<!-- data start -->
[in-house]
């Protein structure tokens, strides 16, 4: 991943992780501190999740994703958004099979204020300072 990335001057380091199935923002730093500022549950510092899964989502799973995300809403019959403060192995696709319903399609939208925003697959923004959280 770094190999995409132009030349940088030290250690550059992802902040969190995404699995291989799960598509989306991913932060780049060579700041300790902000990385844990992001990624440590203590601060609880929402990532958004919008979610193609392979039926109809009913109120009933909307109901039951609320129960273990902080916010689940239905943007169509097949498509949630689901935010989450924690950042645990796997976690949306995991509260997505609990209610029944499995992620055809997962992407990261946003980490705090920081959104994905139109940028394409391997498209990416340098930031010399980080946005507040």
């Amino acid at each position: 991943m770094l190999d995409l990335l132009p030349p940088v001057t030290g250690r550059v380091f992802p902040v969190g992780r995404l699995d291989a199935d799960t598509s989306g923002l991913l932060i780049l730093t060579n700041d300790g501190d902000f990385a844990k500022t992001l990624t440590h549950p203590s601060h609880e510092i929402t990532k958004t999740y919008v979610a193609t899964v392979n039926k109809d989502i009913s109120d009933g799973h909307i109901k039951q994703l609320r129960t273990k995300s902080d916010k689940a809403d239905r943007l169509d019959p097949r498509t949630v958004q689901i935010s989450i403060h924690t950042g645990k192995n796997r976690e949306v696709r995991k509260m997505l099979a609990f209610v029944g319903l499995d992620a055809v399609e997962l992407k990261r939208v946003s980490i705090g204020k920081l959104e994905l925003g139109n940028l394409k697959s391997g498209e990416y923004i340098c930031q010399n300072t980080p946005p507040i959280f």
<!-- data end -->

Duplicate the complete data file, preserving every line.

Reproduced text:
[in-house]
């Protein structure tokens, strides 16, 4: 991943992780501190999740994703958004099979204020300072 990335001057380091199935923002730093500022549950510092899964989502799973995300809403019959403060192995696709319903399609939208925003697959923004959280 770094190999995409132009030349940088030290250690550059992802902040969190995404699995291989799960598509989306991913932060780049060579700041300790902000990385844990992001990624440590203590601060609880929402990532958004919008979610193609392979039926109809009913109120009933909307109901039951609320129960273990902080916010689940239905943007169509097949498509949630689901935010989450924690950042645990796997976690949306995991509260997505609990209610029944499995992620055809997962992407990261946003980490705090920081959104994905139109940028394409391997498209990416340098930031010399980080946005507040």
């Amino acid at each position: 991943m770094l190999d995409l990335l132009p030349p940088v001057t030290g250690r550059v380091f992802p902040v969190g992780r995404l699995d291989a199935d799960t598509s989306g923002l991913l932060i780049l730093t060579n700041d300790g501190d902000f990385a844990k500022t992001l990624t440590h549950p203590s601060h609880e510092i929402t990532k958004t999740y919008v979610a193609t899964v392979n039926k109809d989502i009913s109120d009933g799973h909307i109901k039951q994703l609320r129960t273990k995300s902080d916010k689940a809403d239905r943007l169509d019959p097949r498509t949630v958004q689901i935010s989450i403060h924690t950042g645990k192995n796997r976690e949306v696709r995991k509260m997505l099979a609990f209610v029944g319903l499995d992620a055809v399609e997962l992407k990261r939208v946003s980490i705090g204020k920081l959104e994905l925003g139109n940028l394409k697959s391997g498209e990416y923004i340098c930031q010399n300072t980080p946005p507040i959280f």